Effective rates for commitments on fixed-rate mortgages (FRMs) declined 13 basis points to 10.82 percent from early September to early October, and effective rates for adjustable rate mortgages (ARMs) dropped 6 basis points to 9.13 percent, the Federal Home Loan Bank Board said.

It was the first month-to-month decline in the ARM rate since April."The decline paralleled the general decline in intermediate and long-term interest rates over the period," said James Barth, chief economist for the Bank Board. "The drop in the rate for FRMs was about double that for ARMs, reducing the spread between the two rates to 169 basis points, the narrowest since March."

The Bank Board said the final average purchase price of homes financed with conventional mortgages in October was $136,900, an increase of 11.2 percent over October 1987.

The current statutory formula establishing the maximum conventional mortgage that can be purchased by the Federal Home Loan Mortgage Corp. (Freddie Mac) and the Federal National Mortgage Association (Fannie Mae) will permit an increase from the current $168,700 to about $187,600 in January 1989, with approval of the boards of directors of these agencies, Barth said.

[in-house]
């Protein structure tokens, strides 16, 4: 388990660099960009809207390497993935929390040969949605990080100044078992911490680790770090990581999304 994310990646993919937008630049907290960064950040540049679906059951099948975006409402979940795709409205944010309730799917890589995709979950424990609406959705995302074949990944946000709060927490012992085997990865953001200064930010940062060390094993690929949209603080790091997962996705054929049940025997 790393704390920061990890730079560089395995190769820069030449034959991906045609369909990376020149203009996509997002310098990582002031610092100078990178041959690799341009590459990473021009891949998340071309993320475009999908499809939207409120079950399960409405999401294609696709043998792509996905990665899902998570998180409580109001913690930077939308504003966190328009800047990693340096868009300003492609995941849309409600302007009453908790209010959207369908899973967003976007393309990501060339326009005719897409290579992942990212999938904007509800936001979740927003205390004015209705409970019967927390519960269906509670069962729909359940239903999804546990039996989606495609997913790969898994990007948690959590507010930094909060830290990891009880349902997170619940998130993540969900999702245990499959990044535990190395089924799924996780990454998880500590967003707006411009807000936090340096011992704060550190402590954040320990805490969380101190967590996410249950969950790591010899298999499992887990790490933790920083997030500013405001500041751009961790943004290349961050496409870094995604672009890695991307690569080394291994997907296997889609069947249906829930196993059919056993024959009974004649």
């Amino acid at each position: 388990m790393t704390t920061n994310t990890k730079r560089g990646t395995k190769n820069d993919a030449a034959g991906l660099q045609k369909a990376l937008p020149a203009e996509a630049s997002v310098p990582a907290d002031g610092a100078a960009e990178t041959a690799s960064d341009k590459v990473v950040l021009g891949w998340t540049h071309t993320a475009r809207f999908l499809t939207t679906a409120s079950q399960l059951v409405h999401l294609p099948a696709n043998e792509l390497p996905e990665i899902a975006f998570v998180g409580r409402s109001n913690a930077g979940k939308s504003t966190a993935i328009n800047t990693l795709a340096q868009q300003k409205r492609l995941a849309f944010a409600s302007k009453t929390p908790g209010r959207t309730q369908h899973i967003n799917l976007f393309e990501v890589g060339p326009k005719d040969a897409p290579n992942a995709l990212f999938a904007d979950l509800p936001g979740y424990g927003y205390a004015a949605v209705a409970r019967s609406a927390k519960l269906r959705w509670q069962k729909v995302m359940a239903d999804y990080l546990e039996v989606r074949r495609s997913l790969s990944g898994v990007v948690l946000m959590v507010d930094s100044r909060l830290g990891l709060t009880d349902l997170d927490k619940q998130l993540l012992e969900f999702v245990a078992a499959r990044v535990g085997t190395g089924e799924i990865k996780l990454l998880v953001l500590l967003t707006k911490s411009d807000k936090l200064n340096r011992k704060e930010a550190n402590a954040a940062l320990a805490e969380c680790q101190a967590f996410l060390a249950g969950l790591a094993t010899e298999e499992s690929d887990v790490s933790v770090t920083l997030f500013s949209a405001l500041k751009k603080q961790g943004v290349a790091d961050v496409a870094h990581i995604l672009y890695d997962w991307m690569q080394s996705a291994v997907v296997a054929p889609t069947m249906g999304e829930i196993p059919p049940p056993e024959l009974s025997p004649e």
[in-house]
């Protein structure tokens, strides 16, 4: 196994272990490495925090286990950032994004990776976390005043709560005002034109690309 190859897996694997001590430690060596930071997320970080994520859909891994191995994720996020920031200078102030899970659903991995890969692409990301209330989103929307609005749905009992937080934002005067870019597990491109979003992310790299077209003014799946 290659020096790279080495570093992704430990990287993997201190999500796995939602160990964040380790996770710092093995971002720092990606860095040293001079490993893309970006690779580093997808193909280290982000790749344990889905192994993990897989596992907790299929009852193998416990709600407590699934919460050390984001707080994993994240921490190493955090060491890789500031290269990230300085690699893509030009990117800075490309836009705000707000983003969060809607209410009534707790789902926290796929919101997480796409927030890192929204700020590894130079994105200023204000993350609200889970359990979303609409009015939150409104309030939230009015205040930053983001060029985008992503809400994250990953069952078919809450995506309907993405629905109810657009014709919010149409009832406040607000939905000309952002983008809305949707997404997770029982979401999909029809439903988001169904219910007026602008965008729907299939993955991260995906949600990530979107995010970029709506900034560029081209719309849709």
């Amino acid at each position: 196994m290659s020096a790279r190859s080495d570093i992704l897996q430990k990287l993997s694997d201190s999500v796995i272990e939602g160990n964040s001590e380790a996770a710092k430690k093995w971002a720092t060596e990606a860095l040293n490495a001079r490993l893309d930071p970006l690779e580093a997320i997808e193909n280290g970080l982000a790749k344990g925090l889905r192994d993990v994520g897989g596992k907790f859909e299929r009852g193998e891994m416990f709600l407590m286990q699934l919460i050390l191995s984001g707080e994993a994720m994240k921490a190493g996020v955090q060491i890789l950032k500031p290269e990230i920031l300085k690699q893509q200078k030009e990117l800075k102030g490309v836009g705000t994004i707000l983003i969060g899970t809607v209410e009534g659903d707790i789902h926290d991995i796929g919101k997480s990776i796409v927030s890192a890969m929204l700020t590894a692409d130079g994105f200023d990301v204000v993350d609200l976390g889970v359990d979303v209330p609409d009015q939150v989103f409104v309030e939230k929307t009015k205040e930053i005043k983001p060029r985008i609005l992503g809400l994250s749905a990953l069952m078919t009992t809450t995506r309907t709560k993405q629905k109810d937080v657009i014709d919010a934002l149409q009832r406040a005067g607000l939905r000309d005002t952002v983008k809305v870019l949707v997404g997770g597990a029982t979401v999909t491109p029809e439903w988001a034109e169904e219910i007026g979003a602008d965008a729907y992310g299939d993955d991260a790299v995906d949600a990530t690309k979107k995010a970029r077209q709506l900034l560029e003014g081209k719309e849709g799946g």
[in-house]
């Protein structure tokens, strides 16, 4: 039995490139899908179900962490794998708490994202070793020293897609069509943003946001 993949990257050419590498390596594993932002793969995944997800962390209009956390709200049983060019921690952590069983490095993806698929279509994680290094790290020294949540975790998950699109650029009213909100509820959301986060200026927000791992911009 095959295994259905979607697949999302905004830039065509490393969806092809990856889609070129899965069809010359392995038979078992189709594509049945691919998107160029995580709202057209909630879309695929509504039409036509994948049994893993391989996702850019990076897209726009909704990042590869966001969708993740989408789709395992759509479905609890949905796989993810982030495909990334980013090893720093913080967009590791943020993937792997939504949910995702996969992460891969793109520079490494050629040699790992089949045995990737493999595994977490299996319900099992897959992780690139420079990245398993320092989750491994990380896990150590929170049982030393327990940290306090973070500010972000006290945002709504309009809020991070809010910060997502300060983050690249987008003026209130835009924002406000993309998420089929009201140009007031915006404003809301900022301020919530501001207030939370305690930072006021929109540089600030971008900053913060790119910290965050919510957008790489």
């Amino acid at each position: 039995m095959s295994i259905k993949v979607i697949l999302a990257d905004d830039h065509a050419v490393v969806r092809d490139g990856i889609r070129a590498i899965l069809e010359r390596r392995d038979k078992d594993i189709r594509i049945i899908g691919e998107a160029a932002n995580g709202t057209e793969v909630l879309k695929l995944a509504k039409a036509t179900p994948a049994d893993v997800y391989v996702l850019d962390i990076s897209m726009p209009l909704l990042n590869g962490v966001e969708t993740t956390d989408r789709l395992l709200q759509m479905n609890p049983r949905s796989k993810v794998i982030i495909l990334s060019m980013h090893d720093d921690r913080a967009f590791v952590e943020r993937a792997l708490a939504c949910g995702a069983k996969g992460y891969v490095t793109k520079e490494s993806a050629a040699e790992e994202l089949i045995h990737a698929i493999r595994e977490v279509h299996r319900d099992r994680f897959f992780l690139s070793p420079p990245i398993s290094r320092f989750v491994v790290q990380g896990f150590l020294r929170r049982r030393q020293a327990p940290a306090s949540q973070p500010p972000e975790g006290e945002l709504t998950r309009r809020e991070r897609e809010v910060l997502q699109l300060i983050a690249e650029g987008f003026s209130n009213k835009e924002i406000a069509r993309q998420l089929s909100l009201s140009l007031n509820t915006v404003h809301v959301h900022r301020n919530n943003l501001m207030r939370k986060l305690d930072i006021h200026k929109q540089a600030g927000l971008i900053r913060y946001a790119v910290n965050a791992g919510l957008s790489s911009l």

In contrast to the decline in commitment rates, interest rates on mortgages closed increased for the second consecutive month in early October, reflecting commitments made before the recent dip in interest rates. The effective rate on all loans closed rose 6 basis points to 9.36 percent.